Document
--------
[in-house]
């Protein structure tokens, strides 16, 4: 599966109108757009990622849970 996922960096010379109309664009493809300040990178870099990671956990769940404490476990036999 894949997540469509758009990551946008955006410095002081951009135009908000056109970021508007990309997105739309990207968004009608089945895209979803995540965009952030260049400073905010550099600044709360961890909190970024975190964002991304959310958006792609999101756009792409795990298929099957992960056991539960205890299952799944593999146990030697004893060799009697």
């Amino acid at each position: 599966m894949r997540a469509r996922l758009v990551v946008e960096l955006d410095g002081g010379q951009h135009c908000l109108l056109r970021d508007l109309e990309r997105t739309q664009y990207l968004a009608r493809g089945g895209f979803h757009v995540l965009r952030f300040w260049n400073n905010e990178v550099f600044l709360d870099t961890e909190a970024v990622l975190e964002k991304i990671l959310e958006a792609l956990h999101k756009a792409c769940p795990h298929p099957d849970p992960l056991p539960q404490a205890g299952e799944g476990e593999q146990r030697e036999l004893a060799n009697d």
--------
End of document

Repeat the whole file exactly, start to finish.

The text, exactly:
[in-house]
């Protein structure tokens, strides 16, 4: 599966109108757009990622849970 996922960096010379109309664009493809300040990178870099990671956990769940404490476990036999 894949997540469509758009990551946008955006410095002081951009135009908000056109970021508007990309997105739309990207968004009608089945895209979803995540965009952030260049400073905010550099600044709360961890909190970024975190964002991304959310958006792609999101756009792409795990298929099957992960056991539960205890299952799944593999146990030697004893060799009697």
């Amino acid at each position: 599966m894949r997540a469509r996922l758009v990551v946008e960096l955006d410095g002081g010379q951009h135009c908000l109108l056109r970021d508007l109309e990309r997105t739309q664009y990207l968004a009608r493809g089945g895209f979803h757009v995540l965009r952030f300040w260049n400073n905010e990178v550099f600044l709360d870099t961890e909190a970024v990622l975190e964002k991304i990671l959310e958006a792609l956990h999101k756009a792409c769940p795990h298929p099957d849970p992960l056991p539960q404490a205890g299952e799944g476990e593999q146990r030697e036999l004893a060799n009697d």